Human Trafficking in Latin America Part 2
Written by Brennan Albrecht
Human trafficking is a world-wide problem that has taken on many forms. As discussed
in last week’s report, human trafficking can come as forced labor, sex trafficking, migrant
smuggling, or participation in drug smuggling, among other things. The United Nations has
extensively tracked human trafficking throughout the world through gathering law enforcement
and intelligence data from agencies in nearly every country where it is available. The data paints
a fair picture of the sort of trafficking happening in Latin America, as well as the US and
Canada, which both feed and fight the human trafficking happening in the western hemisphere.
In North and Central America, the UN reported that nearly 9,000 victims were found during the
time period of their study. Approximately 5,800 victims were detected in South America.
When broken down by regions within the western hemisphere, the UN reports that in
North America (encompassing Mexico to Canada), about sixty percent of victims of trafficking
are adult women, and another seventeen percent are female minors. Of all victims of trafficking
in North America, about fifty-five percent of victims are forced into sex trafficking, with another
40 percent forced into labor (likely due to migrant smuggling). About a quarter of all North
American trafficking victims were found more than 3,500 kilometers from their place of origin, an
unusually high percentage.
Central American and Caribbean victims are unusually composed of minor females, who
made up just over half of all found victims in 2014. Adult females made up another 26 percent.
As found in North and South America, over half of all trafficking victims from this region were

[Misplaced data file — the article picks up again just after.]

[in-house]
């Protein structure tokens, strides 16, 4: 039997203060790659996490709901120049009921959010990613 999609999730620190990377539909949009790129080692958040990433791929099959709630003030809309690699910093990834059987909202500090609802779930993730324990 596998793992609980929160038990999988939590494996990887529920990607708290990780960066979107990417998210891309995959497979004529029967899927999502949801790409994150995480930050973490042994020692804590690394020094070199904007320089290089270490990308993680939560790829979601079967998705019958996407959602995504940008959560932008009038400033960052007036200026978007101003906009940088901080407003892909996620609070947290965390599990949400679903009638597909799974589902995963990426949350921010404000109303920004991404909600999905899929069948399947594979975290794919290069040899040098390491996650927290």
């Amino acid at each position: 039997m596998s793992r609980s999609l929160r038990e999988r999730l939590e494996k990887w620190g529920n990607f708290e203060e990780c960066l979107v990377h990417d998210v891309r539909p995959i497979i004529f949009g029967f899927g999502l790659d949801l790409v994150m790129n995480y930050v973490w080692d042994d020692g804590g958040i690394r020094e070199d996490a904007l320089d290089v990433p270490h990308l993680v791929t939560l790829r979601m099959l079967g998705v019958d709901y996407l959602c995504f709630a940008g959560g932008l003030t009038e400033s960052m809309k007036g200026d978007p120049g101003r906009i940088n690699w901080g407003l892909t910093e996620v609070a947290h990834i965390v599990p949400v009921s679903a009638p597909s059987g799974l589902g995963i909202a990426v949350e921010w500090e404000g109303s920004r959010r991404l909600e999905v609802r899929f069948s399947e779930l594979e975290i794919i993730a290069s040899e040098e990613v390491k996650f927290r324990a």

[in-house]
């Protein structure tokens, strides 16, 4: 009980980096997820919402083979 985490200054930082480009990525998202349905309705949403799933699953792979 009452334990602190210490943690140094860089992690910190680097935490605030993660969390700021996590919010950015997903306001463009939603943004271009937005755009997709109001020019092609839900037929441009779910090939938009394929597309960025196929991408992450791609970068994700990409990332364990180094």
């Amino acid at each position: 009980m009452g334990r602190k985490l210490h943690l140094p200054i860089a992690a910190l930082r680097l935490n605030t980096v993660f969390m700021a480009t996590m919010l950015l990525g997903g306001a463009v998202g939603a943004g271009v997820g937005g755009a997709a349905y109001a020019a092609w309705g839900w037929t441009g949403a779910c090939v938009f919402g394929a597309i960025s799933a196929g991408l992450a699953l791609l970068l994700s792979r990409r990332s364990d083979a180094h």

victims of sex trafficking. However, 92 percent of these victims were found at a short distance
from their place of origin (meaning within their home country or across a neighboring border
close to home) as opposed to the long distances seen in North America. This could be a by
product of weak law enforcement and investigative power by these countries, which are among
the poorest in the western hemisphere.
South America’s human trafficking is a near mix of data from North and Central America.
45 percent of victims were adult women in 2014, with another 29 percent female minors. South
American had a higher number of male minors trafficked at eleven percent of all victims. Again,
over half were sex trafficking victims, with around 30 percent trafficked into various other
criminal enterprises. Most of these fell into short distance trafficking, but about ten percent fell
into long distance. Brazil reports having the highest rate of trafficking, with nearly three quarters
of all South American victims found in Brazil.
In short, human trafficking is very complex and difficult to fight, especially in the
developing Latin American countries where law enforcement has few resources and teeth. As
these studies continue to highlight efforts to fight it and problems that need to be addressed,
more action can be taken. Already, hundreds of non-profit and government agencies are taking
matters into their own hands by coordinating efforts with law enforcement and intelligence
agencies to bring down trafficking rings one at a time. Of course, poverty alleviation and
education are the most effective measures at long-term prevention, but as of now, the nations
of the world must commit to better law enforcement and victim services to promote healthier
social stability and family growth.
Data found at the UN Global Report on Trafficking in Persons 2016
And at a report filed by the Americas Society/Council of the Americas based on the UN report
(see for good data visualizations)